Double major: from translating stories to studying malaria

April 07, 2008

Biology and Spanish major Kristen Warfield ’08 has just finished translating a book from Spanish to English. “Far Far Away,” by Assistant Professor of Foreign Languages Uriel Quesada, is comprised of stories about those who are living far away from the people and places they love.

“Dr. Quesada has a beautiful, poetic writing style,” says Warfield. “The biggest problem I have encountered is maintaining his eloquence while translating his work into English.”

For his part, Quesada understands the difficulties that arise in translation.

“Translating literature, poems and short stories is a very personal experience,” he says. “You have to work not only at the linguistic level but also at the cultural level. So you have to not only understand the text but also the culture.”

Spanish is not Warfield’s only love. As the first recipient of the Mayetta Hawkins Boyer Student-Faculty Research fund, she developed over the summer a tool to study malaria using cockroaches and beetles.

“The fund was a wonderful incentive,” says Warfield, who worked with faculty mentor Biology Professor Ralene Mitschler. “It encourages students to stay at McDaniel to get practice in research without having to apply to programs that are farther away.”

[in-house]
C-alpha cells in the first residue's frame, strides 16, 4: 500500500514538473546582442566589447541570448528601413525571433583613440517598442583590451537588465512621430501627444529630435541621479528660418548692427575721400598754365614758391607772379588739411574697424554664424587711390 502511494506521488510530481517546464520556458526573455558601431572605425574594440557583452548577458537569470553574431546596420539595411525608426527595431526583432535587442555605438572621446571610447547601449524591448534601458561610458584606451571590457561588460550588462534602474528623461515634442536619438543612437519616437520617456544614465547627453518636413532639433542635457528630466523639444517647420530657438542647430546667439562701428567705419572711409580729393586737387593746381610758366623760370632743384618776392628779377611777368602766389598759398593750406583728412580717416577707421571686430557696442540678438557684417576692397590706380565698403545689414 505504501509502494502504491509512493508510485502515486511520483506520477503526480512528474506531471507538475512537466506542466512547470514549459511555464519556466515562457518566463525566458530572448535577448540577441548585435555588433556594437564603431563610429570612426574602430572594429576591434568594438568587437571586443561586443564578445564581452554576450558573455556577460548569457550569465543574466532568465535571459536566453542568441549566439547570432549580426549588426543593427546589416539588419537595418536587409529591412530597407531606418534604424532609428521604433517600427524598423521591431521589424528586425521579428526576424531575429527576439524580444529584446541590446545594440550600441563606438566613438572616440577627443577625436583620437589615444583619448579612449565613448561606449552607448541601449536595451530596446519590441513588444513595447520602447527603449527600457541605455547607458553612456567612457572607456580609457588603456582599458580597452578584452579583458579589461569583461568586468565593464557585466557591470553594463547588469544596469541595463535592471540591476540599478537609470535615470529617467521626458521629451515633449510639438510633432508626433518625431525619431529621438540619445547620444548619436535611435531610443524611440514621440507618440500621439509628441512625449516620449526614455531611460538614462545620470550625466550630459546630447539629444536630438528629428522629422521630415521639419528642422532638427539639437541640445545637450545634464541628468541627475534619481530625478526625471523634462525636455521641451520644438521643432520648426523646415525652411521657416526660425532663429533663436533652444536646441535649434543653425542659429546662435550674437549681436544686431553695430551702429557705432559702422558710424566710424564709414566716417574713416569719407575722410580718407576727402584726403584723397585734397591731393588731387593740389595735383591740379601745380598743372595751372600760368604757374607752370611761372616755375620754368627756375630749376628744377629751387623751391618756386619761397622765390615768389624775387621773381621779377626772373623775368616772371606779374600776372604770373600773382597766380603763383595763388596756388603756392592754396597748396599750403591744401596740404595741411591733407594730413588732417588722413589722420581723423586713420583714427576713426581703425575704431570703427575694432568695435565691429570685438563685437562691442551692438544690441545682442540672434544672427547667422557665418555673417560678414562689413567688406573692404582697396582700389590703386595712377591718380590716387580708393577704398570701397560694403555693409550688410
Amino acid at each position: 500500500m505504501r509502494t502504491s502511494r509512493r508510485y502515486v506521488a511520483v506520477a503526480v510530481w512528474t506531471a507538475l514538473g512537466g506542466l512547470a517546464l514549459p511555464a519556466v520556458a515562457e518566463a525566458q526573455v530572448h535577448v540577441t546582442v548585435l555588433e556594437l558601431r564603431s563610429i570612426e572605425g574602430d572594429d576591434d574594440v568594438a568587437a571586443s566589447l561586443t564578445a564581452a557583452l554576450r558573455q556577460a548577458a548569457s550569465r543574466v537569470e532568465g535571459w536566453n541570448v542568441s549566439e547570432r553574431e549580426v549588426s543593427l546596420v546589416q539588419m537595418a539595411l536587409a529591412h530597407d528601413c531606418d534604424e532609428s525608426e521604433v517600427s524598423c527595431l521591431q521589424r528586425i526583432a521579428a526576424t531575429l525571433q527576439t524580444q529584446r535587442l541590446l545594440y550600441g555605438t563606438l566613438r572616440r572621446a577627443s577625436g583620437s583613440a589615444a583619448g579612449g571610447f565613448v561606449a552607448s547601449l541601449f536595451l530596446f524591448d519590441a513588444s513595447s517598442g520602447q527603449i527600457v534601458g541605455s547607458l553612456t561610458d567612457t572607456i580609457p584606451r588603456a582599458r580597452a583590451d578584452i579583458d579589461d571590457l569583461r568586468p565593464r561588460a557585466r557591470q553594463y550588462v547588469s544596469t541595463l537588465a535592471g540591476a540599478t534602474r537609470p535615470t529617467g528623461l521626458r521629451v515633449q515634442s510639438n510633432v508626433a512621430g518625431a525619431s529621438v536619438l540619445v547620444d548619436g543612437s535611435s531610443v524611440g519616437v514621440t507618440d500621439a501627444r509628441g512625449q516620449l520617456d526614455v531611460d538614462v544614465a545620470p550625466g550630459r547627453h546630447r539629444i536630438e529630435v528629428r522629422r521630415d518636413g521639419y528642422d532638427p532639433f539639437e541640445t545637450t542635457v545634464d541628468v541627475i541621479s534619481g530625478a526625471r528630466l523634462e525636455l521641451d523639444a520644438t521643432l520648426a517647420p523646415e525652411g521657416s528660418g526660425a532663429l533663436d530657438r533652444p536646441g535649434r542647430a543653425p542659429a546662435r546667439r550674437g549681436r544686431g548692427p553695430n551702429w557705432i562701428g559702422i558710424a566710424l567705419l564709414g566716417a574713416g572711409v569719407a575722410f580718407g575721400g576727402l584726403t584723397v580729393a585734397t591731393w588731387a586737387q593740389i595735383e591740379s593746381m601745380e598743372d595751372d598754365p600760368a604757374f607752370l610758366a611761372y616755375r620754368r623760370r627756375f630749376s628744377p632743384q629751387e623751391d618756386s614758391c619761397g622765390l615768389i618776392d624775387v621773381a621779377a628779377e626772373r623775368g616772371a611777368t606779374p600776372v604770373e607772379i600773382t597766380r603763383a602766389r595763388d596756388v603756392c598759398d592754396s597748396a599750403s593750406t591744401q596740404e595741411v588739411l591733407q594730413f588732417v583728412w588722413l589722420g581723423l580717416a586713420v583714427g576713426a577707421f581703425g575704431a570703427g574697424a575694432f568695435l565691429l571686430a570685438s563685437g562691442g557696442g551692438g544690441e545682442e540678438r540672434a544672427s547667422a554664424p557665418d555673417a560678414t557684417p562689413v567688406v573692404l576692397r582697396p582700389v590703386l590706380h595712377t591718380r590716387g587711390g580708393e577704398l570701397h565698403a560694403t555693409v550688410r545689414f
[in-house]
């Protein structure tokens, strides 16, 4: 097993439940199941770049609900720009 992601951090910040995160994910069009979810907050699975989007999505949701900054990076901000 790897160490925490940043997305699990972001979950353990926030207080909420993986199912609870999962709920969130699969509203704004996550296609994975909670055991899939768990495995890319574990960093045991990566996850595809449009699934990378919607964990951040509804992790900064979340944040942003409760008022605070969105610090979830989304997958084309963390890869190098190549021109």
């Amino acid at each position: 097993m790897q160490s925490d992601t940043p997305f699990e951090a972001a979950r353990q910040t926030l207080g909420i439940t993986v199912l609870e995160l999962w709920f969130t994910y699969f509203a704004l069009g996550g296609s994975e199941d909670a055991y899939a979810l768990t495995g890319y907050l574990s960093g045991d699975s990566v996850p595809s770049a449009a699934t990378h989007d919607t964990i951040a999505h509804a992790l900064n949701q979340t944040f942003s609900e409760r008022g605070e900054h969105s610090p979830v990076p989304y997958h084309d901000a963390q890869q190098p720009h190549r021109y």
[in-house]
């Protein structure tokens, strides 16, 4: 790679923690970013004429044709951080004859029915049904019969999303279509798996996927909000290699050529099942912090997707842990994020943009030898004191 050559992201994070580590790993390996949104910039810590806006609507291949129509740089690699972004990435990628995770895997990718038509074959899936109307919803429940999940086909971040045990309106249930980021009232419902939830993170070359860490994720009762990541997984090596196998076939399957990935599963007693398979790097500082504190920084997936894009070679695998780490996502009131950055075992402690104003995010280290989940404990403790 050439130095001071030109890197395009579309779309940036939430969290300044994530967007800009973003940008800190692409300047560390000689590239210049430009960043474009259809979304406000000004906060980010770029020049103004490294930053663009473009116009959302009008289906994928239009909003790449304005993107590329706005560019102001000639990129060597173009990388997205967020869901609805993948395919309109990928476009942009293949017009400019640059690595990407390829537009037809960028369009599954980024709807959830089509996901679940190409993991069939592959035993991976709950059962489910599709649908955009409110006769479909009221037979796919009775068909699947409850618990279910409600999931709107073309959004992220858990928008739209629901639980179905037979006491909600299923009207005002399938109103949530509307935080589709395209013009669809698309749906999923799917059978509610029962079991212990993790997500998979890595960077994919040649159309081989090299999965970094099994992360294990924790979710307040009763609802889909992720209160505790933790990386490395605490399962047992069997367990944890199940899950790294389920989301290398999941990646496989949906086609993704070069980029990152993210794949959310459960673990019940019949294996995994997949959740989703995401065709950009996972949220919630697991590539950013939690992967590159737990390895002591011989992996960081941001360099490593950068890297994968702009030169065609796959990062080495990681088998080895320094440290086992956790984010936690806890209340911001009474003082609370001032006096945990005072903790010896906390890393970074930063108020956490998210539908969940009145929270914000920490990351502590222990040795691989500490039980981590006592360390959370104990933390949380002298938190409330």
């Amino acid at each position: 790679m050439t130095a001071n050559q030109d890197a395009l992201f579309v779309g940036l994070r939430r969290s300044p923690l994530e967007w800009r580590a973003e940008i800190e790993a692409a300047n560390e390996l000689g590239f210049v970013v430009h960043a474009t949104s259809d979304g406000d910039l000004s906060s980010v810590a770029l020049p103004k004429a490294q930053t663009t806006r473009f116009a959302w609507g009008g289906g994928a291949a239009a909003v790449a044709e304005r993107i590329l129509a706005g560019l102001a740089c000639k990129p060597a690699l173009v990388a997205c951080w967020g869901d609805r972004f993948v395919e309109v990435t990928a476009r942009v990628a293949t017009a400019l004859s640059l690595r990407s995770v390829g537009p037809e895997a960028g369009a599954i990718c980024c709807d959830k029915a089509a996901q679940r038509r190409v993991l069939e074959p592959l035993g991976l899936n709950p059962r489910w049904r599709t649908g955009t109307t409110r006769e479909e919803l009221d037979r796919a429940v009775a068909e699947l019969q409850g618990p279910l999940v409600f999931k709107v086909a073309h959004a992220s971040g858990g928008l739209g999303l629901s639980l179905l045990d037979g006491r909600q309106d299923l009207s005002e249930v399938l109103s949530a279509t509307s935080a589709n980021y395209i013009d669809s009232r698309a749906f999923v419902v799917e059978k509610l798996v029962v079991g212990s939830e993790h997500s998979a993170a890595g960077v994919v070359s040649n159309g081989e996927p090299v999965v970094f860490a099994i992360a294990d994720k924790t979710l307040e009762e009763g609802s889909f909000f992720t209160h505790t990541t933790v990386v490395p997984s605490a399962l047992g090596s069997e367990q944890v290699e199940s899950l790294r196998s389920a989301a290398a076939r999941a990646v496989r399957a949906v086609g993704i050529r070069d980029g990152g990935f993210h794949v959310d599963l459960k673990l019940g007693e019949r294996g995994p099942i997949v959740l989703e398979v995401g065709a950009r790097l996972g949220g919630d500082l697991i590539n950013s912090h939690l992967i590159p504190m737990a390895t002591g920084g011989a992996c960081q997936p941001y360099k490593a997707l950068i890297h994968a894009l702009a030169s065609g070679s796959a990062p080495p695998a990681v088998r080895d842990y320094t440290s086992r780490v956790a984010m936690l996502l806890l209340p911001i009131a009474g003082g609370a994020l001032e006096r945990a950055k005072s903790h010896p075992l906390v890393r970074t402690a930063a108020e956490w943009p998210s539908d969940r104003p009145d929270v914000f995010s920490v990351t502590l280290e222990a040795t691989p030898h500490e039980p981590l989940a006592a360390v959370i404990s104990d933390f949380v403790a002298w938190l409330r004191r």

Warfield isolated molecules that thrive inside parasites living in the intestines of beetles and cockroaches. Then, she and Mitschler applied a series of chemical solutions that identified whether the molecules are the same as those that cause malaria in other animals.

“She found out how much time it takes to do research,” says Mitschler. “She has a whole new perspective and appreciation of how disease is caused.”

Warfield views her dual loves of Biology and Spanish as interconnected, and tied to her future.

“My love for biology has always stemmed from my passion for helping people,” she says. “In the future, I can see these two interests coinciding in whatever I decide to do, as being bilingual today is such an asset. Overall, the strongest connection I see between them both is that through their application I can often achieve my greater interest, helping people.”

After graduation, Warfield will teach at an orphanage in Honduras. She ultimately plans to become a physician’s assistant or get her master’s degree in public health.

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